Riding a motorcycle is a beloved American pastime — and with over 8.4 million registered bikes on the road, it’s a tradition with no sign of slowing down.
But without following the proper safety protocols, motorcycle riding can also be a dangerous hobby that can result in serious injury, or even death.
As a leading firm in transportation safety, including motorcycle safety, Cavanagh Law Group knows this all too well.
In October 2012, Cavanagh Law Group attorney Tim Cavanagh obtained a $1.9 million settlement for his client, Bill Egbert, who was struck from behind while standing at a red light on his motorcycle in 2006, causing serious bodily harm.
Ebgert, who was 38 at the time, was hit from behind by Father Raymond Garbin, a priest for the Catholic Diocese of Joliet. Egbert was thrown onto the hood of Garbin’s vehicle — shattering the car’s windshield with his helmet — while his motorcycle was thrust 150 feet down the road.
The impact left Egbert, a former police officer, with multiple injuries, including a closed head injury.
Cavanagh Law Group was prepared to introduce 159 pieces of evidence and call 27 witnesses, including head injury experts from Michigan, New York and North Dakota. A day before trial was set to begin before Judge Susan O’Leary in the Circuit Court of Will County, the case was settled in the amount of $1.9 million.
“This case demonstrates just how vulnerable motorcycle riders are on the road, especially when encountering larger vehicles,” attorney Tim Cavanagh said. “If drivers are following the rules of the road and providing ample space for motorcyclists, then these types of crashes can typically be avoided.”
According to the National Safety Council, more than 88,000 motorcycle riders were injured in 2016, and 4,976 were killed while riding — a three percent increase from 2006, largely spiked by an eight percent increase in 2015 alone.
Though motorcycles only make up about three percent of all registered vehicles, and less than one percent of those driven on the road, motorcyclist fatalities accounted for 13 percent of all traffic deaths in 2016, according to the safety council. Of those who were killed, 91 percent were male, and 36 percent were aged 50 or older.
In 2015, which saw more than 5,000 motorcyclist fatalities nationally, Illinois saw a 24 percent jump in motorcycle deaths from the previous year, a study for the Governors Highway Safety Association found.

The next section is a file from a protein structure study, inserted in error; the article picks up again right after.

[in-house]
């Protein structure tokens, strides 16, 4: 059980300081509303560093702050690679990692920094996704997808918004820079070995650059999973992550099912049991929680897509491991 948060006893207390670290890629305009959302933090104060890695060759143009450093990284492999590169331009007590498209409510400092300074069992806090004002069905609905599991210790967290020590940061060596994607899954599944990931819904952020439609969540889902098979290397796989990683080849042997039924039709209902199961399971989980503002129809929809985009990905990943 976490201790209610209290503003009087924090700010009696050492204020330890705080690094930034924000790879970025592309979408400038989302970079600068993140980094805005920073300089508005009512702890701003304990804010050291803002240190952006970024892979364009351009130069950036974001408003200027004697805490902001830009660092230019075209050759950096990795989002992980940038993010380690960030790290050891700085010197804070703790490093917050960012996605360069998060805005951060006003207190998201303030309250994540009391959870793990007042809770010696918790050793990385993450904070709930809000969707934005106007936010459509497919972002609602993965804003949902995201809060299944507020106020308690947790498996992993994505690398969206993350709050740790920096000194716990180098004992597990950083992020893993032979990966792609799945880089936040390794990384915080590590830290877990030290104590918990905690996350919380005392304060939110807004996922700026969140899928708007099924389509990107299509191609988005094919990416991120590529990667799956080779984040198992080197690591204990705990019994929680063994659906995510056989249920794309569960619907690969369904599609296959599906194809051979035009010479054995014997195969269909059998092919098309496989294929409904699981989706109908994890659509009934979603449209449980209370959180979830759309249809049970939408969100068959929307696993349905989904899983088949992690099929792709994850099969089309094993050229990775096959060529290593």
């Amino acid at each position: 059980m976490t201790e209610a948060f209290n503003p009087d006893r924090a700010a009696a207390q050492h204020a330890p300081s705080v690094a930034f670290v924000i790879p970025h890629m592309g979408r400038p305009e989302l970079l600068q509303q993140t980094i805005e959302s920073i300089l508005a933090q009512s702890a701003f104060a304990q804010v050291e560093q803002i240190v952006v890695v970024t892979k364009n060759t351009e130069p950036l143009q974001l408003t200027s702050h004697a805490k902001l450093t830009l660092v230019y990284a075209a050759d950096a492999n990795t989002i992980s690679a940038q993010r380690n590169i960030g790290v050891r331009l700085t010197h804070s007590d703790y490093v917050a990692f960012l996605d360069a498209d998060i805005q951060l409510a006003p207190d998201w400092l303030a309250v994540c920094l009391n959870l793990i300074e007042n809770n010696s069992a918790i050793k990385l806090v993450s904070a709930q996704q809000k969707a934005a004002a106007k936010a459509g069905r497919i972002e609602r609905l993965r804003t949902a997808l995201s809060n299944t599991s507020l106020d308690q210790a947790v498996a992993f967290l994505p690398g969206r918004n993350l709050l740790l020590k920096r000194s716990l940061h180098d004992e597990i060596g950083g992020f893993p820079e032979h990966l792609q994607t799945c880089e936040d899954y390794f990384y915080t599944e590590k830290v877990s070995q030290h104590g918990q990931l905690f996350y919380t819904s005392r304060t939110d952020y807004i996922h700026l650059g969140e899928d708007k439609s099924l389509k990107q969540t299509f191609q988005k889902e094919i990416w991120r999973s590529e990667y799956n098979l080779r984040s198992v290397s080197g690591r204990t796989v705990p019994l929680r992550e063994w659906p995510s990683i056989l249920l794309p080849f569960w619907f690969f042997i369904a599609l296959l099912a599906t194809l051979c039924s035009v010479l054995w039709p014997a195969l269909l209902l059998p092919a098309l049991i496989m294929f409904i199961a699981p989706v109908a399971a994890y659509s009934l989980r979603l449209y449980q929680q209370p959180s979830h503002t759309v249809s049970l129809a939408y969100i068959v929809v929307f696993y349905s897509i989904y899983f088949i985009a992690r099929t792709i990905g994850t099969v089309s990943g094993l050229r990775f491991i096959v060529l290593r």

While impaired driving and aging drivers were noted as factors, researchers found that perhaps the most significant way to decrease motorcyclist deaths would be to mandate helmet laws in the majority of U.S. states that don’t have them — including Illinois, which is one of only three states with no helmet laws at all. Experts in other studies have also found that when motorcycle crashes involve other vehicles, it’s often the non-motorcyclist who is at fault, according to the National Highway Traffic Safety Administration.
Here are some critical motorcycle safety tips for both motorcycle riders, and those who share the road with them:
For Other Drivers
Motorcycles are much smaller than four-wheeled cars and trucks. Drivers should provide extra room between themselves and motorcyclists.
Provide ample stopping space at traffic signs and signals when a motorcyclist is ahead.
Anticipate the motorcyclist may move or change lanes.
Check blind spots: Motorcyclists are often not seen by drivers because they are obstructed by the vehicle's’ blind spot, or other cars on the road.
Stay vigilant and remove distractions: Don’t text, make phone calls, or do any other activity that may take your attention away from driving.
Use Gear: Helmets are imperative for motorcycle safety and can help prevent loss of life. In 2016, 1,876 motorcyclists killed in crashes were not wearing a helmet, according to the National Safety Council.
Helmets safe for wearing are approved by the Department of Safety and include a DOT sticker. New helmets are safer than used ones.
Choose bikes that fit you properly and that contain anti-lock brakes.
Know the Rules of the Road and utilize motorcycle safety courses, as well as refresher courses.
Never ride impaired by drugs or alcohol; don’t speed
Assume other motorists can’t see you: Use headlights at all times; don’t weave throughout traffic or ride on shoulders; wear bright and reflective clothing, goggles or face shield and boots that cover the ankles
Use defensive driving techniques, and take extra precaution at intersections, where the chance for crashes increases
Watch for and avoid dangerous debris or roadway hazards like potholes, gravel, railroad tracks and oil slicks
Riding with passengers is different than riding alone and requires more skill